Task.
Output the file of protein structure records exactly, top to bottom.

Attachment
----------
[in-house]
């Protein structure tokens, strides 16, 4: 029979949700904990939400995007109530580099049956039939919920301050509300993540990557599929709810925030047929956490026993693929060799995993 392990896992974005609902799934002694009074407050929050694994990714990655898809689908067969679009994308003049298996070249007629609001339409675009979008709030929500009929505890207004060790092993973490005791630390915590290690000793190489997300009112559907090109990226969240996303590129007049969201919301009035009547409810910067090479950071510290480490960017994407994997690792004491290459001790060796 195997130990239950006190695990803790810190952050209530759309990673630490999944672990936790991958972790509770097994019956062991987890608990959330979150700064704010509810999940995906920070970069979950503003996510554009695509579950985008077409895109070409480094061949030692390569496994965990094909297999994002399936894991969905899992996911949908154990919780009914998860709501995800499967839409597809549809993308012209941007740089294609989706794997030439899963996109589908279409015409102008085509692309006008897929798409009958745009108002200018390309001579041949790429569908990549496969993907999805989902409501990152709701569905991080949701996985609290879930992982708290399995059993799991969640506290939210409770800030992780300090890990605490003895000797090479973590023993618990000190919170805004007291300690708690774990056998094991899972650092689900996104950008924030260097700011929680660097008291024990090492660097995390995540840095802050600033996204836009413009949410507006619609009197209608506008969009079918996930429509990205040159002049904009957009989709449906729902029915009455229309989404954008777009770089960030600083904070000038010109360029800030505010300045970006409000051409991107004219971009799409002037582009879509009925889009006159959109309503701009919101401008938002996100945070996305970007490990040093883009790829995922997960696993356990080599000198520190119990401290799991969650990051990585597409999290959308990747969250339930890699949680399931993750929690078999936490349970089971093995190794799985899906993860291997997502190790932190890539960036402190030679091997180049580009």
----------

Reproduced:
[in-house]
């Protein structure tokens, strides 16, 4: 029979949700904990939400995007109530580099049956039939919920301050509300993540990557599929709810925030047929956490026993693929060799995993 392990896992974005609902799934002694009074407050929050694994990714990655898809689908067969679009994308003049298996070249007629609001339409675009979008709030929500009929505890207004060790092993973490005791630390915590290690000793190489997300009112559907090109990226969240996303590129007049969201919301009035009547409810910067090479950071510290480490960017994407994997690792004491290459001790060796 195997130990239950006190695990803790810190952050209530759309990673630490999944672990936790991958972790509770097994019956062991987890608990959330979150700064704010509810999940995906920070970069979950503003996510554009695509579950985008077409895109070409480094061949030692390569496994965990094909297999994002399936894991969905899992996911949908154990919780009914998860709501995800499967839409597809549809993308012209941007740089294609989706794997030439899963996109589908279409015409102008085509692309006008897929798409009958745009108002200018390309001579041949790429569908990549496969993907999805989902409501990152709701569905991080949701996985609290879930992982708290399995059993799991969640506290939210409770800030992780300090890990605490003895000797090479973590023993618990000190919170805004007291300690708690774990056998094991899972650092689900996104950008924030260097700011929680660097008291024990090492660097995390995540840095802050600033996204836009413009949410507006619609009197209608506008969009079918996930429509990205040159002049904009957009989709449906729902029915009455229309989404954008777009770089960030600083904070000038010109360029800030505010300045970006409000051409991107004219971009799409002037582009879509009925889009006159959109309503701009919101401008938002996100945070996305970007490990040093883009790829995922997960696993356990080599000198520190119990401290799991969650990051990585597409999290959308990747969250339930890699949680399931993750929690078999936490349970089971093995190794799985899906993860291997997502190790932190890539960036402190030679091997180049580009």